Last week, it emerged that the Hyundai i20 Diesel would soon be discontinued from the Indian market as the stricter Real Time Driving Emission (RDE) norms come into place from 2023. While the i20 Diesel would become a petrol-only car once this happens, questions were raised about other Hyundai cars, which essentially used the same 1.5 liter turbo diesel engine that’s fitted to the i20. We can now confirm that bigger Hyundai cars will continue to be offered with diesel engines in the Indian car market. These cars include the Venue sub-4 meter compact SUV, the Creta compact SUV, the Alcazar mid-size SUV and the Tucson premium SUV. Notably, all SUVs that Hyundai currently sells in India will continue to be offered with diesel engines even after RDE comes in.
Why is Hyundai discontinuing diesels only on its small cars?
Costs, and demands! Stricter RDE emissions mean that Hyundai will have to equip its diesel powered cars with Selective Catalytic Reduction (SCR) units, and this will make diesel powered cars more expensive. Adding SCR to cars such as the Hyundai i20 and Grand i10 NIOS will make them too pricey for most buyers. Also, demand for diesel powered variants among hatchbacks such as the i20 and Grand i10 NIOS is currently less than 10% of total sales. This makes it unattractive for Hyundai to put the time, resources and effort to get diesel versions of these cars to comply with RDE.
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On the other hand, the Venue – a similarly sized car – gets 35% of its sales from diesel variant. This makes it important for Hyundai to go the extra mile and make the diesel Venue comply with RDE. Going forward, the 1.5 liter-4 cylinder diesel engine, which is currently offered in 100 PS-240 Nm and 115 PS-250 Nm states of tune, could be made available with only one state of tune: 115 PS-250 Nm. So, for the extra money that the buyer will pay for a RDE compliant diesel Hyundai car, she/he will get better performance, and this is a trade-off that may go down well with buyers.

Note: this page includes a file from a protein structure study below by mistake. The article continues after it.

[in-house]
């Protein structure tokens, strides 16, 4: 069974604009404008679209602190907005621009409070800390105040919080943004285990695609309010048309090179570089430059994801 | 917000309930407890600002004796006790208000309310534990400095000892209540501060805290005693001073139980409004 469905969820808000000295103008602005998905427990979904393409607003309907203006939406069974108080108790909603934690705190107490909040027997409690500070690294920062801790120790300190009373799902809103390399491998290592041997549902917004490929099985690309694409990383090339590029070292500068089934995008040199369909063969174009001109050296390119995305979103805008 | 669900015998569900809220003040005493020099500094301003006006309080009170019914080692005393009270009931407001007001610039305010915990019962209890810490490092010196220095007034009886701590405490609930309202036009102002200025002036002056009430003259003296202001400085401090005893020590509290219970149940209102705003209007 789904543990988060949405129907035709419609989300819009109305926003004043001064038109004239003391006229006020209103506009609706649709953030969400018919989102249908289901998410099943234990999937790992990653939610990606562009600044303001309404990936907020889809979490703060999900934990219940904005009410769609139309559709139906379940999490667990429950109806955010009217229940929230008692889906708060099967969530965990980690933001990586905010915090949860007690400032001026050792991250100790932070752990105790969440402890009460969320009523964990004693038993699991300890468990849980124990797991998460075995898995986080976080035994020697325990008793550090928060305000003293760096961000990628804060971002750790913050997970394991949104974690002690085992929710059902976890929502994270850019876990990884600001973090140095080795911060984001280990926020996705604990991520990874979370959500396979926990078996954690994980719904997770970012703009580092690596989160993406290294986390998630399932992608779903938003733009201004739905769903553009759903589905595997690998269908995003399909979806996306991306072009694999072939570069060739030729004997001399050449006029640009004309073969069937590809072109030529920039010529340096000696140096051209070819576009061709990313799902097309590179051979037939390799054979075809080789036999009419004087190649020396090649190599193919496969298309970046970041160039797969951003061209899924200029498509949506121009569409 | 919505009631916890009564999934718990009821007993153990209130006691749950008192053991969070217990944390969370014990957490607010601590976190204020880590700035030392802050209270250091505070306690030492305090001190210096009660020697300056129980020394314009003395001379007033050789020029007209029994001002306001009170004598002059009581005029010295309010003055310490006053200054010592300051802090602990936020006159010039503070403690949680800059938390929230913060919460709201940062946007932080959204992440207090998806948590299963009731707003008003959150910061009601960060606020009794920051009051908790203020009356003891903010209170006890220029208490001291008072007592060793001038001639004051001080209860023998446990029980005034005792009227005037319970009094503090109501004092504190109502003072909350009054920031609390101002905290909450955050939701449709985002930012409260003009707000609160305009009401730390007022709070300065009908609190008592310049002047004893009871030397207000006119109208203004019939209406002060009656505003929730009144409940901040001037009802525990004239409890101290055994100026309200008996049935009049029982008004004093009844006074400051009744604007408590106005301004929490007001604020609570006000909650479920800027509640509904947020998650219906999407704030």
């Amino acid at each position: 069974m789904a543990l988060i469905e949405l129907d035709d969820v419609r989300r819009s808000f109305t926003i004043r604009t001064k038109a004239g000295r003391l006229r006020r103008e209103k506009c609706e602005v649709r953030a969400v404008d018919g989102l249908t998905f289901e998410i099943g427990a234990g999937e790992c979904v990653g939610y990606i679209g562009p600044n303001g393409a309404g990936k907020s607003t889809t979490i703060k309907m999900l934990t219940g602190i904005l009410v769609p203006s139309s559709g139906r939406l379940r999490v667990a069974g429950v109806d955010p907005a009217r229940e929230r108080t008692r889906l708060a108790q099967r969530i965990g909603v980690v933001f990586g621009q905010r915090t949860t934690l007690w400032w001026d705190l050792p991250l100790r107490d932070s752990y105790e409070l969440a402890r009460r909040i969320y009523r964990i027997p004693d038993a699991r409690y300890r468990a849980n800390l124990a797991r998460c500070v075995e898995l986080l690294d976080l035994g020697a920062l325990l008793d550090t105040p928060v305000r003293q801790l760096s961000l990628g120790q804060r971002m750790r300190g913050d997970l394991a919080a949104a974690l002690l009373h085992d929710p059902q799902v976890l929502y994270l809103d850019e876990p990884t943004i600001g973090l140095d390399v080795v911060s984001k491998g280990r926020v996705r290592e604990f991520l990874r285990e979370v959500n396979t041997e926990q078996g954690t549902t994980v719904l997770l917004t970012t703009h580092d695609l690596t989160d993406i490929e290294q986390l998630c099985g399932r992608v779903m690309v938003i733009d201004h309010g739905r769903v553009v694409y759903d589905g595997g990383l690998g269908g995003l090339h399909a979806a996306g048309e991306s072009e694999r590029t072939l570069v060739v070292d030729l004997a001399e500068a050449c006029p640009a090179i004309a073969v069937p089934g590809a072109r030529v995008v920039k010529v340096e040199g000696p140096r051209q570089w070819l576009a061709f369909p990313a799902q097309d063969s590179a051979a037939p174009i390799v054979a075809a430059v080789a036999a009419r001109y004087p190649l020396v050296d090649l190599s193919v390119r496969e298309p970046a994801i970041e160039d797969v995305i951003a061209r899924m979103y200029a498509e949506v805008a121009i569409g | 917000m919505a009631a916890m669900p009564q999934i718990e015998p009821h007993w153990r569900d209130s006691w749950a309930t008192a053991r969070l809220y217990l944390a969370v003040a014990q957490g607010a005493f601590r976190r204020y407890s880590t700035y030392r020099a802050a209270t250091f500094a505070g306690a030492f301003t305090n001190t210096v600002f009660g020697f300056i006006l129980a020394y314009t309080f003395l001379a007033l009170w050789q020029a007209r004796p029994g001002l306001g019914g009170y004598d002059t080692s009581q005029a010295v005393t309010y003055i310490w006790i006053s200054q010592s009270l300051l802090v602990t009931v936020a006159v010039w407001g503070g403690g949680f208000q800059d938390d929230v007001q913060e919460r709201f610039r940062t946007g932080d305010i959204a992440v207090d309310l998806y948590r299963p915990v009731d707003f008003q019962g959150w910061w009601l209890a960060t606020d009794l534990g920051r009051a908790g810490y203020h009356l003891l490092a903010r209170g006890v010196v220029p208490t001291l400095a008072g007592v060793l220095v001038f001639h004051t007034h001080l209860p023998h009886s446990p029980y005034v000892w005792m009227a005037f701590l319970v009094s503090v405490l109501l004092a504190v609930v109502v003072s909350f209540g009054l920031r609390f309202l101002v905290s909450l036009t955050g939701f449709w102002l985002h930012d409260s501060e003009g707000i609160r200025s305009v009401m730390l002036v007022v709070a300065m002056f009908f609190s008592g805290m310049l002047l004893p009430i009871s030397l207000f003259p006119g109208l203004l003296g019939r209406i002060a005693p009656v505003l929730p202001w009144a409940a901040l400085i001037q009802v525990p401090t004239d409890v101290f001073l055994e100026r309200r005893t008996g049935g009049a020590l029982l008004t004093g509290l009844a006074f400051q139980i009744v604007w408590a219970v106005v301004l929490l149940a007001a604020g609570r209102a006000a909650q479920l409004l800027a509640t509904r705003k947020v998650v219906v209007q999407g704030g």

As things stand today, the writing seems to be on the wall for diesel engines in the Indian car market. Slowly but steadily, there is a decline in diesel powered cars. Both buyers and car makers are pushing turbo petrol, CNG, strong hybrids and even electric cars. Government regulations haven’t helped the diesel engine’s cause as Delhi-NCR now has a ban on diesel cars that are 10 years old, and more states are likely to come up with such legislations.
The strong hybrid engine (combination of petrol and electric propulsion) is likely to be the direct alternative to the diesel engine. Already, a start has been made in cars such as the Maruti Grand Vitara and Toyota Hyryder, whose strong hybrid powertrains offer diesel-beating fuel efficiency even in automatic trims. We expect more automakers to launch strong hybrid engines in the next 5 years, after which electric cars and hydrogen cars may take over.
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